Phantom pain is pain that feels like it's coming from a body part that's no longer there. Doctors once believed this post-amputation phenomenon was a psychological problem, but experts now recognize that these real sensations originate in the spinal cord and brain.
Most people who've had a limb removed report that it sometimes feels as if the amputated limb is still there. This painless phenomenon, known as phantom limb sensation, isn't the same as phantom pain.
For some people, phantom pain gets better over time without treatment. For others, managing phantom pain can be challenging. You and your doctor can work together to treat phantom pain effectively with medication or other therapies.
Characteristics of phantom pain include:
- Onset within the first week after amputation, though it can be delayed by months or longer
- Pain that comes and goes or is continuous
- Symptoms affecting the part of the limb farthest from the body, such as the foot of an amputated leg
- Pain that may be described as shooting, stabbing, cramping, pins and needles, crushing, throbbing, or burning
The exact cause of phantom pain is unclear, but it appears to come from the spinal cord and brain. During imaging scans — such as magnetic resonance imaging (MRI) or positron emission tomography (PET) — portions of the brain that had been neurologically connected to the nerves of the amputated limb show activity when the person feels phantom pain.
Many experts believe phantom pain may be at least partially explained as a response to mixed signals from the brain. After an amputation, areas of the spinal cord and brain lose input from the missing limb and adjust to this detachment in unpredictable ways. The result can trigger the body's most basic message that something is not right: pain.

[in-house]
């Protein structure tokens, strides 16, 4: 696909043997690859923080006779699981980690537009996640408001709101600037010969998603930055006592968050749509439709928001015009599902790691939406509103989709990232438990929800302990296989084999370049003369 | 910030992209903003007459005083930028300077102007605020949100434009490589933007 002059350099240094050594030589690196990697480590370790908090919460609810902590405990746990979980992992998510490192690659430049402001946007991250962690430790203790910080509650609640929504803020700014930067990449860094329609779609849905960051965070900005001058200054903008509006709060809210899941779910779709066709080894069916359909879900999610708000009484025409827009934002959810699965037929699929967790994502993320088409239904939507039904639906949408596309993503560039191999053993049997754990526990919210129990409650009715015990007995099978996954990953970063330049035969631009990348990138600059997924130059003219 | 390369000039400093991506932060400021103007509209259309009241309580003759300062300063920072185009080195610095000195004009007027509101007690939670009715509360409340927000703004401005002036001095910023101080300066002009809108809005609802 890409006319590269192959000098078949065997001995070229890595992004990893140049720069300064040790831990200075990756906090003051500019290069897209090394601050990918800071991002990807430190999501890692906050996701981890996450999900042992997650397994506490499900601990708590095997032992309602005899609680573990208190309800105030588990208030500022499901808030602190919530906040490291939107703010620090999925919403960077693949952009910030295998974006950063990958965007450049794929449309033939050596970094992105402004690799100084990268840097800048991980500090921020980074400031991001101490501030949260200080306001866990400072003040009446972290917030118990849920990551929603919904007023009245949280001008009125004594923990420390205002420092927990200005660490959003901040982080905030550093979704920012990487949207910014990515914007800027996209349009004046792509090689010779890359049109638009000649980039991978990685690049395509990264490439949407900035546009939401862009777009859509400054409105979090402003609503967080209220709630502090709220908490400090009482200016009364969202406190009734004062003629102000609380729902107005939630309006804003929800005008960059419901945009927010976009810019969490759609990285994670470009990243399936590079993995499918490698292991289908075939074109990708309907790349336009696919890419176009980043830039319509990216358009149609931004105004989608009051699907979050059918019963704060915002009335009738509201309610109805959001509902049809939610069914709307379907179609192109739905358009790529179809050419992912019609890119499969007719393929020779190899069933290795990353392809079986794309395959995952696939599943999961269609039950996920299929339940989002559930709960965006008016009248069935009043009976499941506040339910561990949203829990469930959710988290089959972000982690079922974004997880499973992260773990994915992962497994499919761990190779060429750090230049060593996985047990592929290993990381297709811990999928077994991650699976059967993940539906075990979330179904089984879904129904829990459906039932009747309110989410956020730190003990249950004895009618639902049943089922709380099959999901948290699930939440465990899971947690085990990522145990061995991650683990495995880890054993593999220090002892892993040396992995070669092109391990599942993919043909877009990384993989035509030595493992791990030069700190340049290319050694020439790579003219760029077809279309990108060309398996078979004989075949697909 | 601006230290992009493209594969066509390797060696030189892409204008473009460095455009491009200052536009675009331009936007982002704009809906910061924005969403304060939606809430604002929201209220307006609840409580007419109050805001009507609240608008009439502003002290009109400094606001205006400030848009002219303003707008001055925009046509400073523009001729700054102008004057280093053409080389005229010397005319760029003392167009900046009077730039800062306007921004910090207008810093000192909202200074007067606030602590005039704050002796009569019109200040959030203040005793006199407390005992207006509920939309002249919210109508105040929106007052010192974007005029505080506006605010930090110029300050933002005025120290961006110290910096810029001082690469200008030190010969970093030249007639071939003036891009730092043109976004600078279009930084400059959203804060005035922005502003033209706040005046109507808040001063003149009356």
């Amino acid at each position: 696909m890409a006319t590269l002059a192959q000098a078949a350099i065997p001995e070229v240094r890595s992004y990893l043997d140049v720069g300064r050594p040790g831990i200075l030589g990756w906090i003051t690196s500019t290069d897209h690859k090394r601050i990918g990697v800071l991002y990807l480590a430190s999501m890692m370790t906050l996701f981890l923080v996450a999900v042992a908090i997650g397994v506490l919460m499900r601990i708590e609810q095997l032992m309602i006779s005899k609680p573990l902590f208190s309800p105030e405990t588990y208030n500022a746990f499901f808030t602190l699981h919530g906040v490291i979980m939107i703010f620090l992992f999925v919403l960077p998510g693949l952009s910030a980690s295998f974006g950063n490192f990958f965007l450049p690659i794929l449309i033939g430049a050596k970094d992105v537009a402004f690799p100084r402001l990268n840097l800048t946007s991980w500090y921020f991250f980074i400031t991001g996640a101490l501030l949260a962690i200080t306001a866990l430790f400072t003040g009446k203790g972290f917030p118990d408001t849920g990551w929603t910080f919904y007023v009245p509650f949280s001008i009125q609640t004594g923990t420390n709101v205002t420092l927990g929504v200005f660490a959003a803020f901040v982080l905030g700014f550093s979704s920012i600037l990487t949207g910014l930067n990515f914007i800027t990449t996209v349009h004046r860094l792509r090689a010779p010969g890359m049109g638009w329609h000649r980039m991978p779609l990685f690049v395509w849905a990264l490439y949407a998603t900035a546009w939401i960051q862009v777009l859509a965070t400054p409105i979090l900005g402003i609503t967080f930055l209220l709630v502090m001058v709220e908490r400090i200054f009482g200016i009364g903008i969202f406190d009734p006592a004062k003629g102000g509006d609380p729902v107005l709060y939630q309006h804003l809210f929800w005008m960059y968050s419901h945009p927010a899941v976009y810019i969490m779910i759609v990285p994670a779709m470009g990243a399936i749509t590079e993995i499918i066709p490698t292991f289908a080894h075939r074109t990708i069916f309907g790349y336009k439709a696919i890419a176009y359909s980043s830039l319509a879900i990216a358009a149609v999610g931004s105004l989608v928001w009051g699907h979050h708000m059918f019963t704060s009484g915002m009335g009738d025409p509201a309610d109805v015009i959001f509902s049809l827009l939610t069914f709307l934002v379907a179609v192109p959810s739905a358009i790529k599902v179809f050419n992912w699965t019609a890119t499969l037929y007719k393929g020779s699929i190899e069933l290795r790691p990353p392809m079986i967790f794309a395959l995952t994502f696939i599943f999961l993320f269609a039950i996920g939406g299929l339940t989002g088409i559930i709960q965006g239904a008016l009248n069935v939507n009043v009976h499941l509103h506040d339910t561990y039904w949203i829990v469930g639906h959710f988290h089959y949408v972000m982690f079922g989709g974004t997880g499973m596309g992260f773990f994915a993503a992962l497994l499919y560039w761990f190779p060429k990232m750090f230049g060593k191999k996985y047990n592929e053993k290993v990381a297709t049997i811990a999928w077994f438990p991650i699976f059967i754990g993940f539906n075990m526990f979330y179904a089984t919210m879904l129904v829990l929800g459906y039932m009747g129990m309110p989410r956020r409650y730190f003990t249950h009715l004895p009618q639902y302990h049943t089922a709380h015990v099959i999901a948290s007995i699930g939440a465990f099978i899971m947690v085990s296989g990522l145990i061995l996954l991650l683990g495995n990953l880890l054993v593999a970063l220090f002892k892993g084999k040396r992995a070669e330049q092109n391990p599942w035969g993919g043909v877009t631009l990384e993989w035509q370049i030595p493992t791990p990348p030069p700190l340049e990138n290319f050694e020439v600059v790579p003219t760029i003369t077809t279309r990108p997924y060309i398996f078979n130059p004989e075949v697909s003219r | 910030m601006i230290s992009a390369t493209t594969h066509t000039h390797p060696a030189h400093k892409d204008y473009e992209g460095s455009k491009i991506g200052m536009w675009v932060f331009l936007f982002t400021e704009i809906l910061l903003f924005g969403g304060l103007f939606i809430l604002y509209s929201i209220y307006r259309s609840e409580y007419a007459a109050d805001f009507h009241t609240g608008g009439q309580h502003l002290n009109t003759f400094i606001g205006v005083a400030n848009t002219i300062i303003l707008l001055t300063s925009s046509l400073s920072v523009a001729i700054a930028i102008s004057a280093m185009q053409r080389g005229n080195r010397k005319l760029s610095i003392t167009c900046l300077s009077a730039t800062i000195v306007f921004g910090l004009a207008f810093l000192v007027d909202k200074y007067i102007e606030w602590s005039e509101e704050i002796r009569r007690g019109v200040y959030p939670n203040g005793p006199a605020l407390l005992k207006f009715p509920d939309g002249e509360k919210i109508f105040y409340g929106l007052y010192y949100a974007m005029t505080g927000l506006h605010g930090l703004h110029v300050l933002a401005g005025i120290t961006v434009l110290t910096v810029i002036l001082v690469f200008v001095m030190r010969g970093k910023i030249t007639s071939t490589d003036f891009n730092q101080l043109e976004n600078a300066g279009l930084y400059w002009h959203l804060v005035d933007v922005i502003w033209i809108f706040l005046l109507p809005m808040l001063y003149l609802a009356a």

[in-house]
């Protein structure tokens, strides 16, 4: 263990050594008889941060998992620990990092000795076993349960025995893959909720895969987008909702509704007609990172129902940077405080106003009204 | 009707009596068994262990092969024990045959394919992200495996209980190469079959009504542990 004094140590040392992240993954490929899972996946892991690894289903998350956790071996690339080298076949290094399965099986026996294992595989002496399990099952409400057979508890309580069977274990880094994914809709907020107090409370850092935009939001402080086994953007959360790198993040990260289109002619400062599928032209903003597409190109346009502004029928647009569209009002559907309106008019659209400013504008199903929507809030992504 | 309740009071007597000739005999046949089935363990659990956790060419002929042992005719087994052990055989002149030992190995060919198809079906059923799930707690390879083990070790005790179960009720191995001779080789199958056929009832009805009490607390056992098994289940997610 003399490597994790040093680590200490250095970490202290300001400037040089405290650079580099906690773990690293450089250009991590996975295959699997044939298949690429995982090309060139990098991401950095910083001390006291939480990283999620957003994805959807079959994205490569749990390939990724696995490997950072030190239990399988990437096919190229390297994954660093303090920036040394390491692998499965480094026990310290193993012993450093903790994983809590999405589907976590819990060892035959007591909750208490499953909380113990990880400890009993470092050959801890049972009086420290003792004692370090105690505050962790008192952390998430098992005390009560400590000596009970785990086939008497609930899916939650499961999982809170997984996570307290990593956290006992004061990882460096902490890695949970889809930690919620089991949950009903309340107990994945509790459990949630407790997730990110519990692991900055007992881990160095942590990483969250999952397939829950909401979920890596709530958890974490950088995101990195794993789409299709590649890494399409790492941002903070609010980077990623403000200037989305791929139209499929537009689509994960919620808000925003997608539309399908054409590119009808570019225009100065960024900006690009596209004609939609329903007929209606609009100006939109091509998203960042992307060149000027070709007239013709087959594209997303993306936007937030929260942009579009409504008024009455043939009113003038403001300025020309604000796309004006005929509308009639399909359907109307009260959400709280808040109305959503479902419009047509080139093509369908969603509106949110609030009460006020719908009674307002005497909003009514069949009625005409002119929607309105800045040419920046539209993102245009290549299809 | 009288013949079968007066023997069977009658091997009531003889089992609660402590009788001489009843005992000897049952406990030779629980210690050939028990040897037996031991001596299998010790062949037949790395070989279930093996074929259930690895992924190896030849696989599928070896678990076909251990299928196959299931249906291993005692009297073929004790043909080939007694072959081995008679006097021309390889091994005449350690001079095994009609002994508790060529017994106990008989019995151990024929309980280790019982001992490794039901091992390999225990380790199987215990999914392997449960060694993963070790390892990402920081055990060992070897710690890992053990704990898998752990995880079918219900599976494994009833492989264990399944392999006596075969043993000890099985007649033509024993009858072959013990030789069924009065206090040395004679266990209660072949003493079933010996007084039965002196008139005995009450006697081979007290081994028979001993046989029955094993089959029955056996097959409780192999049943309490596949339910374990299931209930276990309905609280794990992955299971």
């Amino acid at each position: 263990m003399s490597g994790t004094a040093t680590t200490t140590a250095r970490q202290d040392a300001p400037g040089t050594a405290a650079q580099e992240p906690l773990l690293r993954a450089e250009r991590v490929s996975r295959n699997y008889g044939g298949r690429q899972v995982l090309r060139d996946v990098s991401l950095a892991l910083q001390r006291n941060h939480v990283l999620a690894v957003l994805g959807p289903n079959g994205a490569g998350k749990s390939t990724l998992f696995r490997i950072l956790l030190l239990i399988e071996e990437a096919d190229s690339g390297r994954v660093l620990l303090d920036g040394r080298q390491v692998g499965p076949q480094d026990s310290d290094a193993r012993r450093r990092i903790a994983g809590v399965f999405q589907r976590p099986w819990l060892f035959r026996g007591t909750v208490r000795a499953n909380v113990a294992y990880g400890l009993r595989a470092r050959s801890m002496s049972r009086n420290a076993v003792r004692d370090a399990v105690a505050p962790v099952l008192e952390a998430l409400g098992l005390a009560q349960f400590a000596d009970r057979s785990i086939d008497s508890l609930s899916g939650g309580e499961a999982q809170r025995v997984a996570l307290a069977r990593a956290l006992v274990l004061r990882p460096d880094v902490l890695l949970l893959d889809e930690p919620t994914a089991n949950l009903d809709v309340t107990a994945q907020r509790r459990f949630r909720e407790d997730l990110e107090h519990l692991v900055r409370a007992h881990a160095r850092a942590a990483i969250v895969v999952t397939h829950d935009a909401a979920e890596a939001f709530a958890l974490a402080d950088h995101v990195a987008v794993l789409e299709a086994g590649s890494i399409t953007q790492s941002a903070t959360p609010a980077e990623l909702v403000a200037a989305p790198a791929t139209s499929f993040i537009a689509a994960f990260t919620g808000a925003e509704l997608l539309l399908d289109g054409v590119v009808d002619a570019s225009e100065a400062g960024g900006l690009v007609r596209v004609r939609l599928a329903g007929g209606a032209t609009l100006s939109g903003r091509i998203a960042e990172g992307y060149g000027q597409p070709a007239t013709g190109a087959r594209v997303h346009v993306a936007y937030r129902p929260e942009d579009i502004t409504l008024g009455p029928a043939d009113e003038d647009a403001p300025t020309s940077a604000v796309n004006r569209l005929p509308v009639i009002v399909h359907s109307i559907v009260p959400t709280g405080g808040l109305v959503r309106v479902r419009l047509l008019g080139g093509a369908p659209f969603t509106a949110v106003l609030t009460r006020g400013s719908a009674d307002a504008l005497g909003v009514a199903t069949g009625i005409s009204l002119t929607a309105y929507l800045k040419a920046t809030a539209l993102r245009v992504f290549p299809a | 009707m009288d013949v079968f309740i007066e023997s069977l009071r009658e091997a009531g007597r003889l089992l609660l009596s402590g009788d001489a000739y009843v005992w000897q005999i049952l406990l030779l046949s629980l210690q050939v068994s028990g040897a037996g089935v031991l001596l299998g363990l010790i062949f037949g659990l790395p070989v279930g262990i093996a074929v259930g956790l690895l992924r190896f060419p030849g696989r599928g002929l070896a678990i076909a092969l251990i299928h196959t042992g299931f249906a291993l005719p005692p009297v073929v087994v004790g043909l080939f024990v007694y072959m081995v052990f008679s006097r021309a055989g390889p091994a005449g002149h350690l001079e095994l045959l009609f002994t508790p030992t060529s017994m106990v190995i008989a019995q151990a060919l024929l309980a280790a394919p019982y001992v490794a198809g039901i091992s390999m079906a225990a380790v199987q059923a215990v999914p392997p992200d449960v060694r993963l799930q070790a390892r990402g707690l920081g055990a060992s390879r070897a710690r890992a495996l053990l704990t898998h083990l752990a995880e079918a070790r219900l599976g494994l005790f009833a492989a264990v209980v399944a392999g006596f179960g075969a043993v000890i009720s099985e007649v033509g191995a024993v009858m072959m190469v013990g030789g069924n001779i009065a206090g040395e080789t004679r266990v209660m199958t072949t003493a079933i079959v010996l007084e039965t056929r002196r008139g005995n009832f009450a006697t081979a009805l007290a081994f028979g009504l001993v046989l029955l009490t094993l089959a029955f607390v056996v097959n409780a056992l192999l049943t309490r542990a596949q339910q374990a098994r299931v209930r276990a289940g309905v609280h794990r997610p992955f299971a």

Studies also show that after an amputation the brain may remap that part of the body's sensory circuitry to another part of the body. In other words, because the amputated area is no longer able to receive sensory information, the information is referred elsewhere — from a missing hand to a still-present cheek, for example.
So when the cheek is touched, it's as though the missing hand is also being touched. Because this is yet another version of tangled sensory wires, the result can be pain.
A number of other factors are believed to contribute to phantom pain, including damaged nerve endings, scar tissue at the site of the amputation and the physical memory of pre-amputation pain in the affected area.
Not everyone who has an amputation develops phantom pain. Some factors that may increase your risk of phantom pain include:
Pain before amputation. Some researchers have found that people who had pain in a limb before amputation are likely to have it afterward. This may be because the brain holds on to the memory of the pain and keeps sending pain signals, even after the limb is removed.
Residual limb pain. People who have persistent pain in the remaining part of the limb usually have phantom pain, too. Residual limb pain can be caused by an abnormal growth on damaged nerve endings (neuroma) that often results in painful nerve activity.
Because the risk of developing phantom pain is higher for people who have experienced pain in the limb before amputation, some doctors recommend regional anesthesia (spinal or epidural) in the hours or days leading up to amputation. This may reduce pain immediately following surgery and reduce the risk of lasting phantom limb pain.
Oct. 30, 2018